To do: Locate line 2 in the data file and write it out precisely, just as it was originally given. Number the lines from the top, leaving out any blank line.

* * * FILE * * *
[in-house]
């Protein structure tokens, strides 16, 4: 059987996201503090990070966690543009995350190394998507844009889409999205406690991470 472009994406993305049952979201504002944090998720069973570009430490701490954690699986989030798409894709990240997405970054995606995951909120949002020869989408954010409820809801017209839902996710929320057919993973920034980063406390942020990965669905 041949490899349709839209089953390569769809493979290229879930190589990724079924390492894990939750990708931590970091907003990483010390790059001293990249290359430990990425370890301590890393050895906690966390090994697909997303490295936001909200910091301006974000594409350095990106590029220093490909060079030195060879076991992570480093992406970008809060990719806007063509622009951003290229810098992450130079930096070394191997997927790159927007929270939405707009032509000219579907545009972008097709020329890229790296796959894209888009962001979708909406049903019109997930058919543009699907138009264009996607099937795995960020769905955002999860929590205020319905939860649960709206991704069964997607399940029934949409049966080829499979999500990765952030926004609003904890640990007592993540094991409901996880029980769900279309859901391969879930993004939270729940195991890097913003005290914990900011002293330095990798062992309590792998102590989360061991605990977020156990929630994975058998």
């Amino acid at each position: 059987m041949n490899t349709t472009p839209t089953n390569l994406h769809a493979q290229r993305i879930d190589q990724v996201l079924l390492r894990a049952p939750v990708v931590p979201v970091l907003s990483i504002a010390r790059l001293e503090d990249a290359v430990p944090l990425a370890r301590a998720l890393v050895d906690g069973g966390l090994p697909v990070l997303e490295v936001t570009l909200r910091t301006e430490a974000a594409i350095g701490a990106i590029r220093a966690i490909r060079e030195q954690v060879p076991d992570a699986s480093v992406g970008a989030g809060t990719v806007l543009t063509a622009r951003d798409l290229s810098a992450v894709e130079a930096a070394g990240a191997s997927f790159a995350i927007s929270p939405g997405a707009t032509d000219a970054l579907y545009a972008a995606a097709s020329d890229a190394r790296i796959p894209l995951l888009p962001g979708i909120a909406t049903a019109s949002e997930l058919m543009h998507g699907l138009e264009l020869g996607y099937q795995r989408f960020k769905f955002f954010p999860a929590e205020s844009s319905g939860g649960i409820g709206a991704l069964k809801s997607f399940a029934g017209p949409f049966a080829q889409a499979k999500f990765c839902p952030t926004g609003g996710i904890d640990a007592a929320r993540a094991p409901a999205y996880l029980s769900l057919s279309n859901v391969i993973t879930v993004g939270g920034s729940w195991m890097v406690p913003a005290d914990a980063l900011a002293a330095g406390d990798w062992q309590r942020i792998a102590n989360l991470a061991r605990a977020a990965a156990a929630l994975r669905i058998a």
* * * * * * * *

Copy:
């Protein structure tokens, strides 16, 4: 059987996201503090990070966690543009995350190394998507844009889409999205406690991470 472009994406993305049952979201504002944090998720069973570009430490701490954690699986989030798409894709990240997405970054995606995951909120949002020869989408954010409820809801017209839902996710929320057919993973920034980063406390942020990965669905 041949490899349709839209089953390569769809493979290229879930190589990724079924390492894990939750990708931590970091907003990483010390790059001293990249290359430990990425370890301590890393050895906690966390090994697909997303490295936001909200910091301006974000594409350095990106590029220093490909060079030195060879076991992570480093992406970008809060990719806007063509622009951003290229810098992450130079930096070394191997997927790159927007929270939405707009032509000219579907545009972008097709020329890229790296796959894209888009962001979708909406049903019109997930058919543009699907138009264009996607099937795995960020769905955002999860929590205020319905939860649960709206991704069964997607399940029934949409049966080829499979999500990765952030926004609003904890640990007592993540094991409901996880029980769900279309859901391969879930993004939270729940195991890097913003005290914990900011002293330095990798062992309590792998102590989360061991605990977020156990929630994975058998």